Well, I couldn’t keep my mouth shut, could I? No sooner did I suggest England were on top than… well, watch for yourself. England now place their hopes in Jofra Archer, who has never played test cricket before, though in his defence, he’s basically a Game of Thrones character and has just taken six wickets and scored a century in a warmup match. No doubt the England brains trust are working on a way to comically screw this up, too, but take solace in the hope for as long as it lives and remember – it has sometimes been worse (in that 06/07 series, I remember thinking at one point that Mike Hussey should just change his name by deed poll to Michael Hussey Not Out, because that was all anyone ever called him).
- “An iPhone, it seems to me, is a bottomless bowl of digital cashews.” Tim Harford has lunch with Richard Thaler and in a moment of fan service worthy of a Marvel movie, places a bowl of nuts in front of him. The joke is this: when Thaler invited some friends (academic economists, all) to dinner, they were eating so many of the cashews left out as a snack that they were destroying their appetite before the main course arrived. He removed the nuts and was thanked – a sequence of events that he credits with the inspiration for behavioural economics because a rational consumer would never benefit from having less choice. It’s a fun read: if you know your behavioural economics, there’s nothing new here, but Thaler takes gleeful aim at politicians on both sides of the pond and the announcements on the tube, all while managing to resist the temptation of the nuts. Related, Tim has an angry and evidence-based rant about the atrocious state of US healthcare.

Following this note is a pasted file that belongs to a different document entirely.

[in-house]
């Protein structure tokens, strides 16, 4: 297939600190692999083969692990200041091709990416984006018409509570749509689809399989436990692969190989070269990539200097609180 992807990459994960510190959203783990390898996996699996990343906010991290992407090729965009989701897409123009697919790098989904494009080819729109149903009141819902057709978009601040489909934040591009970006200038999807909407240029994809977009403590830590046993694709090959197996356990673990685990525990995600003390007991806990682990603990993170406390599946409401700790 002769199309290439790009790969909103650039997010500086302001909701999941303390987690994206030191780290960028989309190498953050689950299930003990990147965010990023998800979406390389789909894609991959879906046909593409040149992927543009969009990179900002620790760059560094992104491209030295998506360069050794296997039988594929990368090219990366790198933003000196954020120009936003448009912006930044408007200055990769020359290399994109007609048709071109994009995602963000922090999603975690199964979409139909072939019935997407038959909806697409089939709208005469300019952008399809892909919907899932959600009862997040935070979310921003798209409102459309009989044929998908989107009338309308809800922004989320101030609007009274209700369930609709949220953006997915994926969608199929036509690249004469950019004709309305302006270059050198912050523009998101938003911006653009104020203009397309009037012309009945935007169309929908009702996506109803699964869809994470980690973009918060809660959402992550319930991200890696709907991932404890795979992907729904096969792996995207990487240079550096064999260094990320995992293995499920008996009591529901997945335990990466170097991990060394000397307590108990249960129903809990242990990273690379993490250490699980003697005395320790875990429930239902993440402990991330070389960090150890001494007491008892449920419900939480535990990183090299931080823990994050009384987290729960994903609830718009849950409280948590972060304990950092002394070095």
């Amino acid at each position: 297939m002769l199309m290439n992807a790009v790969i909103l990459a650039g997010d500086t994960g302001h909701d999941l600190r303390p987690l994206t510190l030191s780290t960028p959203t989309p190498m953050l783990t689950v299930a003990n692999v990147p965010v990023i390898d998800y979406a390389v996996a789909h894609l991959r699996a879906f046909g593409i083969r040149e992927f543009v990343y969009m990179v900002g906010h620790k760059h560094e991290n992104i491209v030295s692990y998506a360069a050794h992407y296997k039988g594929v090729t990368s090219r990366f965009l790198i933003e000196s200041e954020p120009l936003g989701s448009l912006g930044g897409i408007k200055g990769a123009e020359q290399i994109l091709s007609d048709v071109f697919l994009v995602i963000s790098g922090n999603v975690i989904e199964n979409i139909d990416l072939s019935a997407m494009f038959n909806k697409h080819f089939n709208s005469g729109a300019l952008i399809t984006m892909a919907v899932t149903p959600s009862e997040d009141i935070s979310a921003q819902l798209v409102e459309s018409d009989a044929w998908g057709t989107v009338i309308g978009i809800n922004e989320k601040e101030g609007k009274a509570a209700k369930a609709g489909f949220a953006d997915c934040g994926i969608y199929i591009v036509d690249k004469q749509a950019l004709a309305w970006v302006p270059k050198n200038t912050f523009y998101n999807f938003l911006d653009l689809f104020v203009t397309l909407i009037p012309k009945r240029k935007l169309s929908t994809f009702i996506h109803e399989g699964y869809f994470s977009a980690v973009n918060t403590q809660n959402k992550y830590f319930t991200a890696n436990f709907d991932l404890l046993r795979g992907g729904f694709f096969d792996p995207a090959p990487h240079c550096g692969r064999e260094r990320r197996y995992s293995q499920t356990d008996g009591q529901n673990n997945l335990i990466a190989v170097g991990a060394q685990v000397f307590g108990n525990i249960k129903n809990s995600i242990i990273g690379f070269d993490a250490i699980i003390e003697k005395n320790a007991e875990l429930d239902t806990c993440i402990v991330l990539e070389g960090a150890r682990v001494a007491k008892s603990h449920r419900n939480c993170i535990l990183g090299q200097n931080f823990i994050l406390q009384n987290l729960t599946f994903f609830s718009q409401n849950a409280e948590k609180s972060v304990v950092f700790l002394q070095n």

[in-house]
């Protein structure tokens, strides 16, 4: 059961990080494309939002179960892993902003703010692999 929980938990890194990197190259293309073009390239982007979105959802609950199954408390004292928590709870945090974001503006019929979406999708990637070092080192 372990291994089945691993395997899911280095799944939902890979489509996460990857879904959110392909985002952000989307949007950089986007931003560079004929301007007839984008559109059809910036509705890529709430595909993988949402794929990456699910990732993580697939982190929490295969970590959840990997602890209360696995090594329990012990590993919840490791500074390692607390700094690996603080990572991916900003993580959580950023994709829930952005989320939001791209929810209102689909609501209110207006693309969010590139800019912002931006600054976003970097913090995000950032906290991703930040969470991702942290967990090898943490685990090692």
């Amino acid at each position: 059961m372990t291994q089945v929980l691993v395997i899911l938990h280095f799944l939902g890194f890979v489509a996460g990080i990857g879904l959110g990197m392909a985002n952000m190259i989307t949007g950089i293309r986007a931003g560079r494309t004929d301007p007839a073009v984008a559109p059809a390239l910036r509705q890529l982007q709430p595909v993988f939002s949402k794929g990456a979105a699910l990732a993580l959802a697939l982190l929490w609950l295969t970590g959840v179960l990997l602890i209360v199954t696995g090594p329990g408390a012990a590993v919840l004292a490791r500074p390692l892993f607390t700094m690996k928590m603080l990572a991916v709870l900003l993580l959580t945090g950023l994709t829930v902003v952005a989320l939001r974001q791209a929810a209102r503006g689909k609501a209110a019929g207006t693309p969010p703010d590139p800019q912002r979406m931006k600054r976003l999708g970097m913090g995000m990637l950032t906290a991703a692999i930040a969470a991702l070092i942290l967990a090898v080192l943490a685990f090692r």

- A really cool piece of work by Abi Adams and Alison Andrew is summarised on VoxDev. They use a very clever set of survey instruments and vignettes to elicit information on preferences to understand how education can affect the age of first marriage of young women in India. What they find is that education is seen as a way of improving marriage prospects – but such prospects decline rapidly after the end of formal education. This means that those girls who drop out of school early for any reason are at great risk of early marriage – and there appears to be little intrinsic value attached to education for girls, beyond its marriage benefits. Great research, depressing findings.
- Planet Money examine the long and strange history of research into twins – a history that covers some pretty grim episodes in science (transcript). I cannot for the life of me understand why they didn’t interview Arnie and Danny de Vito, though.
- A good piece in Vox about how software and information might be the next big margin on which we reduce carbon emissions, by carrying out large-scale synchronisation of electricity demand, which is now possible thanks to computing power and the digitisation of the household.
- Branko reviews Paul Collier’s new book, The Future of Capitalism. It’s the first part of a putative two-parter (the second is yet to be published), and this part focuses on what Branko disagrees with. As with any good review, of course, you need not agree with either the original book or the reviewer, but it does introduce a lot of ideas worth thinking about. There’s one point in particular that struck me, however: how much progress relies on conflict (either latent in the form of a threat or active in the form of protest). Eric Hobsbawm put it thus: ‘the world will not get better on its own’, and I think he’s right.
- Toni Morrison died this week; I think she would very much have agreed with Hobsbawm’s sentiment. A very good appreciation by Yiyun Li was published in the NYT, and for those (like me) who have not read enough of her work, The Ringer have a handy syllabus of her work. And lastly, because I don’t want to end on a downer, scientists have discovered the remains of a three-foot tall parrot, and they have named it Squawkzilla, because of course it has to be called Squawkzilla.
Have a great weekend, everyone!